Pope Leo VI

Sabinian was the 65th Pope in history. Though he achieved certain notable accomplishments, Catholic Church and European history experts widely consider Pope Sabinian one of the most disliked Pontiffs for certain actions he took during his time in office.

Early Life

Little is known about Pope Sabinian’s early life. In fact, historians never even discovered what his actual birth name was. That said, they were able to confirm that he was born in 530 AD in a town called Biera to a man named Bonus. Biera was located in the Eastern Roman Empire.

Historians believe there is so little information about Pope Sabinian’s youth because of the era he grew up in. During the first 10 years of his life, two major volcanic eruptions occurred across the European continent. These disasters led to strange weather patterns, such as, frequent storms, long periods of heavy rains and large floods. Unfortunately, these events forced people to move from place to place on a regular basis and experience unfortunate events, like disease and starvation.

Rise To Becoming Pope

During his later tenure as a Priest, Pope Sabinian became a close associated of the popular Pope Gregory I, who was later given the nickname “The Great.” Eventually, Pope Gregory named Sabinian Cardinal Deacon on October 15, 590. Shortly thereafter, Gregory chose Sabinian to be his representative to the Byzantine Empire, which was headquartered in Constantinople.

Accomplishments As Pope

Pope Gregory died on March 12, 604. Following Gregory’s death, Sabinian was elected to be his successor. However, it would be six months before Pope Sabinian officially assumed control. During that time, a new Pope could not officially begin his duties until receiving approval from the Emperor. Therefore, Sabinian’s official term would not start until September 13, 604.

One notable accomplishment credited to Pope Sabinian is the addition of more clergy persons. During his reign, 27 new Bishops were appointed. Additionally, this Pontiff created the tradition of ringing bells to commemorate the canonical hours, which signals specific prayer times during the day.

Unfortunately, however, Pope Sabinian is most remembered for what many Church and European historians believe was significant mistreatment of the poor. His short term in office was filled with bad events, such as several outbreaks of deadly diseases, periods of starvation amongst the citizens of Rome and the continual threats of invasion by an army of people known as the Lombards.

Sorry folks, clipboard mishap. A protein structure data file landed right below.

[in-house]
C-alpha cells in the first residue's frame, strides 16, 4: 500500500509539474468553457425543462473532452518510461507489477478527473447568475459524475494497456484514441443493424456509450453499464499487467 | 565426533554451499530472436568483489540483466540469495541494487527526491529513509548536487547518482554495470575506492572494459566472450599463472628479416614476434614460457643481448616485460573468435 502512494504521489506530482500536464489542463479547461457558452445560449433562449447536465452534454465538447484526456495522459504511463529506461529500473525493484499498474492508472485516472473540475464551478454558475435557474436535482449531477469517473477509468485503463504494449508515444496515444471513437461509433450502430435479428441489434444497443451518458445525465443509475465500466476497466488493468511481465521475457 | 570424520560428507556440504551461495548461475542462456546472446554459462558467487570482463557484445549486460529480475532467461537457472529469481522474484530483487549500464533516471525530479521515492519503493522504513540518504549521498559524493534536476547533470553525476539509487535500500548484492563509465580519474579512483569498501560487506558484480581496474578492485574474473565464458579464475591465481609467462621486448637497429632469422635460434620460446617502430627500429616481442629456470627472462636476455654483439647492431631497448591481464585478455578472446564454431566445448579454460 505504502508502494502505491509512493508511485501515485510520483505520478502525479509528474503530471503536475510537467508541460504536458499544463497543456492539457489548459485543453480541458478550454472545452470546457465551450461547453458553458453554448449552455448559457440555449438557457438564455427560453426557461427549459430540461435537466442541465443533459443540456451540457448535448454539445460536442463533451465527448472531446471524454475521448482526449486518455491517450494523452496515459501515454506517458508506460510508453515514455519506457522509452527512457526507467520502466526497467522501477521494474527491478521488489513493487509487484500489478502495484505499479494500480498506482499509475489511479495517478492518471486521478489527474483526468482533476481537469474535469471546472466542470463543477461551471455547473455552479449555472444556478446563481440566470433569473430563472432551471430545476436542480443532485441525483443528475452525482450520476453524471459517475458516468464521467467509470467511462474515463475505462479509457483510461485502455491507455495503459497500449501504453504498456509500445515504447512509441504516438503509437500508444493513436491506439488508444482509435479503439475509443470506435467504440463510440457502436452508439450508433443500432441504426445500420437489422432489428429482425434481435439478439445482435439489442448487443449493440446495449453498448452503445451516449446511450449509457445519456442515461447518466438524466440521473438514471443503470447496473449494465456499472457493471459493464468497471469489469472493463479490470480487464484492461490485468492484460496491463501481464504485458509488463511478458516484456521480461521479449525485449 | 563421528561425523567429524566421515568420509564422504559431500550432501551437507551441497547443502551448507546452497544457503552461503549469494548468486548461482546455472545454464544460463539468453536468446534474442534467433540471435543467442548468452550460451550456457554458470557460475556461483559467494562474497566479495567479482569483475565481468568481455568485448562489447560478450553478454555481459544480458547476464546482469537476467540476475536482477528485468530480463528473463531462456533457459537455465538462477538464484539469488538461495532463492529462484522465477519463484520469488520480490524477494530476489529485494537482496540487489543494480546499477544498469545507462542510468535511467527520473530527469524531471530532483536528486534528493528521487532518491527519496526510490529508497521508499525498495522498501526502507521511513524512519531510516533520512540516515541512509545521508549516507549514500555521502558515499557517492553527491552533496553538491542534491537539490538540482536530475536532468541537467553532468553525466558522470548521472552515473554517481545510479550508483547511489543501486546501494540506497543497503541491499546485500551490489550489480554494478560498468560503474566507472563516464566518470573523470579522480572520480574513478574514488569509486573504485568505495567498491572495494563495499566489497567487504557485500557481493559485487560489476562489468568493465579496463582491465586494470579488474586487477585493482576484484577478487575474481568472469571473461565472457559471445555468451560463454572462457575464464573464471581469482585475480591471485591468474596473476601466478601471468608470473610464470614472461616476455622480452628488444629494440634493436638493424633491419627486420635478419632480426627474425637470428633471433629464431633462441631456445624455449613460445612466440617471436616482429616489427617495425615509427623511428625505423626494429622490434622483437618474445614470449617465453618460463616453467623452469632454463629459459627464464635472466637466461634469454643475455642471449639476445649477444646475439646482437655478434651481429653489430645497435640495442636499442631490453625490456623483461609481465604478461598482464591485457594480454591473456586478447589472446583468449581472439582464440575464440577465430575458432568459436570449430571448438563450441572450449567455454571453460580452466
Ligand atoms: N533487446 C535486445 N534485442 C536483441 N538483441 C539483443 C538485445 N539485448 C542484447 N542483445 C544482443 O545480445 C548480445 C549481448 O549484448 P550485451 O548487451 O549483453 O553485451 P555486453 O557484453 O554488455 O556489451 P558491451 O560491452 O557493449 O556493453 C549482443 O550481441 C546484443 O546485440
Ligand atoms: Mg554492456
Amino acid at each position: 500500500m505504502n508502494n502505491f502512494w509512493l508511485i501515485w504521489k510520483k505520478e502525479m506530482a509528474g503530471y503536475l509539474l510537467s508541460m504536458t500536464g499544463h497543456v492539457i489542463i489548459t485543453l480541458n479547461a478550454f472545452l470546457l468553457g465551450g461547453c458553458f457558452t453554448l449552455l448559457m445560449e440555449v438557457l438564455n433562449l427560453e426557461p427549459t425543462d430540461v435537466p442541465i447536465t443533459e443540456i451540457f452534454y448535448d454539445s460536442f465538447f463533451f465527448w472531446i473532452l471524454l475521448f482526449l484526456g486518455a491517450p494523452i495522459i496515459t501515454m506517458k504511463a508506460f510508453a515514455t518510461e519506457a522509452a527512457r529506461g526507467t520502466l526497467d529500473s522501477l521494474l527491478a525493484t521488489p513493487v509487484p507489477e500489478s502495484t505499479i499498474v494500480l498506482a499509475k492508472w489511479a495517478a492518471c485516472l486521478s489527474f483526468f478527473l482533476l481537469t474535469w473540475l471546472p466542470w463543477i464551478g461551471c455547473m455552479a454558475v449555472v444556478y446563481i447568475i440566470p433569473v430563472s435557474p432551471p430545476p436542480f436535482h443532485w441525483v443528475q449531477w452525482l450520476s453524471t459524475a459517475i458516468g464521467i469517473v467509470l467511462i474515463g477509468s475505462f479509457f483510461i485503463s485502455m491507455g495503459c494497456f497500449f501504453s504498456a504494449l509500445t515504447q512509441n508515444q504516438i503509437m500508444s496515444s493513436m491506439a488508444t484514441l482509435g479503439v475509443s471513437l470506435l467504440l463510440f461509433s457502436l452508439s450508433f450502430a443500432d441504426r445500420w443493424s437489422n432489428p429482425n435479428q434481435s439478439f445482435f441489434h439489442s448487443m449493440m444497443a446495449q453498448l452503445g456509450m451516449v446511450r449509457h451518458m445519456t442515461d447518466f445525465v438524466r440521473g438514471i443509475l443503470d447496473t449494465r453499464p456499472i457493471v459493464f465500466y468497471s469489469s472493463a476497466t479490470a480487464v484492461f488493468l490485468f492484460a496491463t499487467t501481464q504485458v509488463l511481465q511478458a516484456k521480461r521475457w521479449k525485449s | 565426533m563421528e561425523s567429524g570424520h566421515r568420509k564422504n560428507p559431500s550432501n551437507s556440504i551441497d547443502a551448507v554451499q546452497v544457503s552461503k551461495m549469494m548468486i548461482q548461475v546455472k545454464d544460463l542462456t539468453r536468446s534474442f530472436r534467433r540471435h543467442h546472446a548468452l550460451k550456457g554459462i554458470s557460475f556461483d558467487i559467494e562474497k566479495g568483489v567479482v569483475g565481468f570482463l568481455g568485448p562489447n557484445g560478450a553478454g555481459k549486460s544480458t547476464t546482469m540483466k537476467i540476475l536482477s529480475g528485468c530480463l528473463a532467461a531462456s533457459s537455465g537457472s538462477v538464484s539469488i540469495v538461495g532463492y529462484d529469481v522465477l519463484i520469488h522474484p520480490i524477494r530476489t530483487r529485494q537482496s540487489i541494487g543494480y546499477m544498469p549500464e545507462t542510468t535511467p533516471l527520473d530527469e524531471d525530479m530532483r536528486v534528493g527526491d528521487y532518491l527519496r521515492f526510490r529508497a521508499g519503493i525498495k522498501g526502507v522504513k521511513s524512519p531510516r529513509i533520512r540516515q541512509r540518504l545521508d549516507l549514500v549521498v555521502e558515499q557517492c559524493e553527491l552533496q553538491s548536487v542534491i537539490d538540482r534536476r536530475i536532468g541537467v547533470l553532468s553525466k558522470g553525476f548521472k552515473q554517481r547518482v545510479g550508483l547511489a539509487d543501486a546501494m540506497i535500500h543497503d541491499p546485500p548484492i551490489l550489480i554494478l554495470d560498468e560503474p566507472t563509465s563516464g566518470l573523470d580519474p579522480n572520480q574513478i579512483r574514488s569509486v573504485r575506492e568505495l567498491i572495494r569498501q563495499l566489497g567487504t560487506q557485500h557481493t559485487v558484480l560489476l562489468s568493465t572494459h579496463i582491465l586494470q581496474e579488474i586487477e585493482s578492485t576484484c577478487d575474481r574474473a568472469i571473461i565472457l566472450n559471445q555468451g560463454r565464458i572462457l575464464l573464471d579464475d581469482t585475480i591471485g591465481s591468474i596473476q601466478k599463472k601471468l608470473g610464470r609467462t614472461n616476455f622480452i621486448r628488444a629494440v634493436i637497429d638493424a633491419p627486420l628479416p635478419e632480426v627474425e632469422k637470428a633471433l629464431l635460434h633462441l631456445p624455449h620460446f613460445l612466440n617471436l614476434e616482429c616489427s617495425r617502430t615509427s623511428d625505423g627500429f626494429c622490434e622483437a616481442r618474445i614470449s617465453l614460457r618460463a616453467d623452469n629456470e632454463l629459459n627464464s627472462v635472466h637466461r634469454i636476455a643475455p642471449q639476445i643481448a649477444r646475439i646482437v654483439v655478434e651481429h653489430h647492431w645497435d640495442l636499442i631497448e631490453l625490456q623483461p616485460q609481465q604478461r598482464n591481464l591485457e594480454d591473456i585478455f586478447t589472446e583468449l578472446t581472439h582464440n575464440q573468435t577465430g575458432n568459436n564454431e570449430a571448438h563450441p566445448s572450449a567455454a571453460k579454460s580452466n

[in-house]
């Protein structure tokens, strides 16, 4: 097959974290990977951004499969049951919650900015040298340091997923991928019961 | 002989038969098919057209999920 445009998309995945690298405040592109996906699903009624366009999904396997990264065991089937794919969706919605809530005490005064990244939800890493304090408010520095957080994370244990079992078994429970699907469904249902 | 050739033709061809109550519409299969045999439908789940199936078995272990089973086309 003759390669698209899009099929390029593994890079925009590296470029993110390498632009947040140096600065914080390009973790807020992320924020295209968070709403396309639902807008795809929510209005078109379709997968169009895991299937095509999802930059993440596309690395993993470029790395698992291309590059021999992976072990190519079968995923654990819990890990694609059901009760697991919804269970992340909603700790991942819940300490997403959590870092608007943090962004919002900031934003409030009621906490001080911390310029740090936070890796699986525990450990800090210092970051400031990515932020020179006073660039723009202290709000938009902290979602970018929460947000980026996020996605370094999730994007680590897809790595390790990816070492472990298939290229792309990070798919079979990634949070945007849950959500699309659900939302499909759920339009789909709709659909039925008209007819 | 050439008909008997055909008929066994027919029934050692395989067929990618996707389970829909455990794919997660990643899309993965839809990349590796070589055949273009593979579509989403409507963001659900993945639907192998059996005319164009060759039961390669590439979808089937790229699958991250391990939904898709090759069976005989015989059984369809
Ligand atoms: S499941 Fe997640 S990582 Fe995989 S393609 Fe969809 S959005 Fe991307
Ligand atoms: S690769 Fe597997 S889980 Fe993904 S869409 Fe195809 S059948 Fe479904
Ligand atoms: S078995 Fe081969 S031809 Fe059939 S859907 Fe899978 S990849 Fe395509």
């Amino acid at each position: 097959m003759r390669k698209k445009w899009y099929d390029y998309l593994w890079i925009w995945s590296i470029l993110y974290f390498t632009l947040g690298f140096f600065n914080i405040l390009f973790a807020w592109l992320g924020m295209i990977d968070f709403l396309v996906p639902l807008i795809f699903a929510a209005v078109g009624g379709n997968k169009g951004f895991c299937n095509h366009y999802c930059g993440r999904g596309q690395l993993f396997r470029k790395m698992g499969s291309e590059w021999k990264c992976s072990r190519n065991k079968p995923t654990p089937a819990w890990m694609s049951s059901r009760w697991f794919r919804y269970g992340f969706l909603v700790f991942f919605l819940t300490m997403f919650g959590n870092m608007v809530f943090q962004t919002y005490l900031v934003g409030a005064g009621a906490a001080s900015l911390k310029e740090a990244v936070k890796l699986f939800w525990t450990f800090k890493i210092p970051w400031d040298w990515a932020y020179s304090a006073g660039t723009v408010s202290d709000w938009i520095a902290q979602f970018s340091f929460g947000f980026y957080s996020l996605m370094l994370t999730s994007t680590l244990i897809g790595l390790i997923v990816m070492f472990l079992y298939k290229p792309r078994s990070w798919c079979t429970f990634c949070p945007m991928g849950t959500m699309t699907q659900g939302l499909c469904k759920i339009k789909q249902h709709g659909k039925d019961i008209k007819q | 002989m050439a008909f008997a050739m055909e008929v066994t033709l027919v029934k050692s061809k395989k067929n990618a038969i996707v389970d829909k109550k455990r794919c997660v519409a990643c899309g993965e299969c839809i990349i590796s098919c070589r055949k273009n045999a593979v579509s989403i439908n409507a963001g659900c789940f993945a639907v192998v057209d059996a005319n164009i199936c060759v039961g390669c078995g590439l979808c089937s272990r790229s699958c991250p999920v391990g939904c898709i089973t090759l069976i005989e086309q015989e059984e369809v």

In an attempt to prevent the Lombards from invading Rome, Pope Sabinian paid their leaders a large amount of money. In the days that followed, the Church had limited funds to help address a spreading famine in which many Romans were falling victim to starvation. During previous famines, Pope Gregory had generously used Church funds to help feed starving people. However, in a move that angered his subjects, Pope Sabinian charged starving people a fee for available food.

Romans never forgave Pope Sabinian for this decision and it haunted the Pontiff even after his death.

Quick Facts

  • Born: 530 AD

  • Birth Name: Unknown

  • Died: February 22, 606 AD

  • How He Died: The Pope died of natural causes. However, many Roman citizens, still angered over his decision to charge people for food during the famine, literally blocked his funeral procession.

  • Papacy Began: September 13, 604 AD

  • Papacy Ended: February 22, 606 AD (the time of his death)

  • Successor: Boniface III

Interesting Facts About This Pope

  • Pope Sabinian was forced to wait six months from being named Pope to actually assuming the position. This was one of the longest periods a Pontiff had to wait before assuming control.

  • The Pontiff’s perceived mistreatment of the poor has made him one of, if not the most disliked Popes in history.

  • He is buried in an unknown location. Fearing angry Romans might desecrate his grave, Church officials never made public where Pope Sabinian was laid to rest.

  • A very small group of historians believe Pope Sabinian is judged too harshly because he is often compared to the beloved Pope Gregory I.

More Popes Named “Leo”

Leo I (St.) (#45) (the Great) (440 – 461)
Leo II (St.) (#80) (682 – 683)
Leo III (St.) (#97) (795 – 816)
Leo IV (St.) (#104) (847 – 855)
Leo V (#119) (903 – 904)
Leo VI (#124) (928)
Leo VII (#127) (936 – 939)
Leo VIII (#132) (963 – 964)
Leo IX (St.) (#153) (1049 – 1054)
Leo X (#218) (1513 – 1521)
Leo XI (#233) (1605)
Leo XII (#253) (1823 – 1829)
Leo XIII (#257) (1878 – 1903)